ICC-01/05-7 15-12-2006 1/8 SL PT

Cour Pénale Internationale International Criminal

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Court
Original : English No.: ICC-01/05 Date: 15 December 2006

PRE-TRIAL CHAMBER III

Before:

Judge Sylvia Steiner, Presiding Judge Judge Hans-Peter Kaul Judge Ekaterina Trendafilova

Registrar:

Mr Bruno Cathala

SITUATION IN THE CENTRAL AFRICAN REPUBLIC

Public Document Prosecution's Report Pursuant to Pre-Trial Chamber Ill's 30 November 2006 Decision Requesting Information on the Status of the Preliminary Examination of the Situation in the Central African Republic

The Office of the Prosecutor Mr. Luis Moreno-Ocampo, Prosecutor Ms. Fatou Bcnsouda, Deputy Prosecutor

Other Participants The Government of the Central African Republic

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Introduction

1. The Office of the Prosecutor (hereinafter "OTP") files this report pursuant to PreTrial Chamber's III request for information on the status of the preliminary examination of the situation in the Central African Republic (hereinafter, "CAR"). The Rome Statute, in Article 53 (1), grants to the Prosecutor the prerogative to determine when to initiate an investigation. The Pre-Trial Chamber's supervisory role, under Article 53 (3), only applies to the review of a decision under Article 53 (1) and (2) by the Prosecutor not to proceed with an investigation or a prosecution. The OTP submits that to date no decision under Article 53 (1) has been made, and that accordingly there is no exercise of prosecutorial discretion susceptible to judicial review by the Chamber. The OTP is nonetheless including in this submission a description of the current status of the preliminary examination of the CAR situation.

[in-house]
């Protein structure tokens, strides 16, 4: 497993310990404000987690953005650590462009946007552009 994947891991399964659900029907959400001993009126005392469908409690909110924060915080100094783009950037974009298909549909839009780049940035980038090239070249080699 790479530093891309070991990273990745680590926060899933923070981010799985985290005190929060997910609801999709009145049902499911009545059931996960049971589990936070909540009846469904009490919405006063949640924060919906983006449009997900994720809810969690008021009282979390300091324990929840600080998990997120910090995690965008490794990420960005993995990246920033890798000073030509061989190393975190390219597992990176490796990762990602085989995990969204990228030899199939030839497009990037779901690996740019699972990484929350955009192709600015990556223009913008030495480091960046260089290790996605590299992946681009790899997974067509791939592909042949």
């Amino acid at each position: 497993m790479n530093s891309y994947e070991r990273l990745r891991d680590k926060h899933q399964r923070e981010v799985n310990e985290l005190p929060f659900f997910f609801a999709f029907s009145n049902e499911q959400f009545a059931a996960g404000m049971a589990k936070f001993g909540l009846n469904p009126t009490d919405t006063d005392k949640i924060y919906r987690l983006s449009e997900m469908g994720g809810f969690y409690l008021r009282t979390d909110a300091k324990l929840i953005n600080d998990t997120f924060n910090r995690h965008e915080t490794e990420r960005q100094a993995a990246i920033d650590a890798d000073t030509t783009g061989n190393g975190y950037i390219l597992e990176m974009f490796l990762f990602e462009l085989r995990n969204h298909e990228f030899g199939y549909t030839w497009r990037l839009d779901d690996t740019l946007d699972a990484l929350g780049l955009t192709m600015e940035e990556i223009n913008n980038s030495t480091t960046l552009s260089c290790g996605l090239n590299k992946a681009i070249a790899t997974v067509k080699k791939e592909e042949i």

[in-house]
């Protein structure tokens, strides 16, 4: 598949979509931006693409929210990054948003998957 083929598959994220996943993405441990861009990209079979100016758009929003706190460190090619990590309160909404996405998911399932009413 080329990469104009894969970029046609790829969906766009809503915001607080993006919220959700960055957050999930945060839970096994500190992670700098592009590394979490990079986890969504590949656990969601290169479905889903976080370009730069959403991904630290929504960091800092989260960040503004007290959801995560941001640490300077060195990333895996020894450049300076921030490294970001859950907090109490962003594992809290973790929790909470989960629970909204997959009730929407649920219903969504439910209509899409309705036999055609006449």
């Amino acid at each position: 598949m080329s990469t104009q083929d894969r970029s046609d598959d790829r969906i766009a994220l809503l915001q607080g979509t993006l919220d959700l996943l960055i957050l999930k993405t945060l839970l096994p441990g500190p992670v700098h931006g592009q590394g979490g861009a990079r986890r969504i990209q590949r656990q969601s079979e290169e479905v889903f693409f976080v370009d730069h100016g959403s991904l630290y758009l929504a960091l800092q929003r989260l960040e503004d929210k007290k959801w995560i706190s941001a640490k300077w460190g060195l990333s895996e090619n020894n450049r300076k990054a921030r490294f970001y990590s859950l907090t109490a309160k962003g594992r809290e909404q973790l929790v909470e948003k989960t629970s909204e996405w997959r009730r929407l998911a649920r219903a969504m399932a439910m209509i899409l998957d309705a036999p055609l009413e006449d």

Procedural background

2. On 22 December 2004, the OTP received a referral from the Government of the Central African Republic. 3. On 19 January 2005, the Presidency issued a "Decision assigning the situation in the Central African Republic to Pre-Trial Chamber III".1 4. On 4 February 2005, the Judges of Pre-Trial Chamber III elected Judge Sylvia Steiner as Presiding Judge.2 5. On 27 September 2006, the Registry filed a request made to the Chamber by the Government of the Central African Republic including, inter alia, a request that
ICC-Ol/05-l. "Election of the Presiding Judge of Pre-Trial Chamber III", ICC-OI/05-2. The Judges of Pre-Trial Chamber III again elected Judge Sylvia Steiner as Presiding Judge on 28 March 2006 - "Election of the Presiding Judge of Pre-Trial Chamber III", ICC-01/05-4.